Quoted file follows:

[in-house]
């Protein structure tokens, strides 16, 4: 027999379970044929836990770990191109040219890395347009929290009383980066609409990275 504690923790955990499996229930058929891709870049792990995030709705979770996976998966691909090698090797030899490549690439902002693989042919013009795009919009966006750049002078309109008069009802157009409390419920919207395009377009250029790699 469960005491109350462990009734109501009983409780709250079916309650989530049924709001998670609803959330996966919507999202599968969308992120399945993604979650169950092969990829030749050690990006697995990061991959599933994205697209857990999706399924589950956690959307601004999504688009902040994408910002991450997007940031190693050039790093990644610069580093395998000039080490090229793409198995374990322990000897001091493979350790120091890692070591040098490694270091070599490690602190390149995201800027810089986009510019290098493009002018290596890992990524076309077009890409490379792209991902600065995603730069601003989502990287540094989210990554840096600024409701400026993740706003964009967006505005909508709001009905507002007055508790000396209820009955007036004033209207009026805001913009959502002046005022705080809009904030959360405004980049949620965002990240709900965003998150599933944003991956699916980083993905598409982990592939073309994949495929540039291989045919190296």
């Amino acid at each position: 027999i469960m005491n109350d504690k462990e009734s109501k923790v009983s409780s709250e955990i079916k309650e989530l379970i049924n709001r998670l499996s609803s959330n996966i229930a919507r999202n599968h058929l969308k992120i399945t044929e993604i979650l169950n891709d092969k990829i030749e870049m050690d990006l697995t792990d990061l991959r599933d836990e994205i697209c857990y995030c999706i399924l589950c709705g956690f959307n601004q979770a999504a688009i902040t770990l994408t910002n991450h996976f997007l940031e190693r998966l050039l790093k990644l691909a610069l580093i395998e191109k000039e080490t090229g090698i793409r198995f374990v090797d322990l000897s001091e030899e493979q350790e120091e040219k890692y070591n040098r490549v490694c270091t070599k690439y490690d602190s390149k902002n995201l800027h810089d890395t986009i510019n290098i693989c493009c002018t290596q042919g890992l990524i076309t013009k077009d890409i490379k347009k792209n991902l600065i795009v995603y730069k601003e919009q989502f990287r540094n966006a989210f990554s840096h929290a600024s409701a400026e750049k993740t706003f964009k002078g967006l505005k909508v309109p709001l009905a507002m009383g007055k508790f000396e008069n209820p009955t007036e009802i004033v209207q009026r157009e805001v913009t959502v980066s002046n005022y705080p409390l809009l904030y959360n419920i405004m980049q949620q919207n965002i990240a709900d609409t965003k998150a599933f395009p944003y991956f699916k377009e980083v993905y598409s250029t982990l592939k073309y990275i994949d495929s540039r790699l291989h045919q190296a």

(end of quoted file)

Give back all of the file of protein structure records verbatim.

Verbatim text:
[in-house]
């Protein structure tokens, strides 16, 4: 027999379970044929836990770990191109040219890395347009929290009383980066609409990275 504690923790955990499996229930058929891709870049792990995030709705979770996976998966691909090698090797030899490549690439902002693989042919013009795009919009966006750049002078309109008069009802157009409390419920919207395009377009250029790699 469960005491109350462990009734109501009983409780709250079916309650989530049924709001998670609803959330996966919507999202599968969308992120399945993604979650169950092969990829030749050690990006697995990061991959599933994205697209857990999706399924589950956690959307601004999504688009902040994408910002991450997007940031190693050039790093990644610069580093395998000039080490090229793409198995374990322990000897001091493979350790120091890692070591040098490694270091070599490690602190390149995201800027810089986009510019290098493009002018290596890992990524076309077009890409490379792209991902600065995603730069601003989502990287540094989210990554840096600024409701400026993740706003964009967006505005909508709001009905507002007055508790000396209820009955007036004033209207009026805001913009959502002046005022705080809009904030959360405004980049949620965002990240709900965003998150599933944003991956699916980083993905598409982990592939073309994949495929540039291989045919190296």
């Amino acid at each position: 027999i469960m005491n109350d504690k462990e009734s109501k923790v009983s409780s709250e955990i079916k309650e989530l379970i049924n709001r998670l499996s609803s959330n996966i229930a919507r999202n599968h058929l969308k992120i399945t044929e993604i979650l169950n891709d092969k990829i030749e870049m050690d990006l697995t792990d990061l991959r599933d836990e994205i697209c857990y995030c999706i399924l589950c709705g956690f959307n601004q979770a999504a688009i902040t770990l994408t910002n991450h996976f997007l940031e190693r998966l050039l790093k990644l691909a610069l580093i395998e191109k000039e080490t090229g090698i793409r198995f374990v090797d322990l000897s001091e030899e493979q350790e120091e040219k890692y070591n040098r490549v490694c270091t070599k690439y490690d602190s390149k902002n995201l800027h810089d890395t986009i510019n290098i693989c493009c002018t290596q042919g890992l990524i076309t013009k077009d890409i490379k347009k792209n991902l600065i795009v995603y730069k601003e919009q989502f990287r540094n966006a989210f990554s840096h929290a600024s409701a400026e750049k993740t706003f964009k002078g967006l505005k909508v309109p709001l009905a507002m009383g007055k508790f000396e008069n209820p009955t007036e009802i004033v209207q009026r157009e805001v913009t959502v980066s002046n005022y705080p409390l809009l904030y959360n419920i405004m980049q949620q919207n965002i990240a709900d609409t965003k998150a599933f395009p944003y991956f699916k377009e980083v993905y598409s250029t982990l592939k073309y990275i994949d495929s540039r790699l291989h045919q190296a």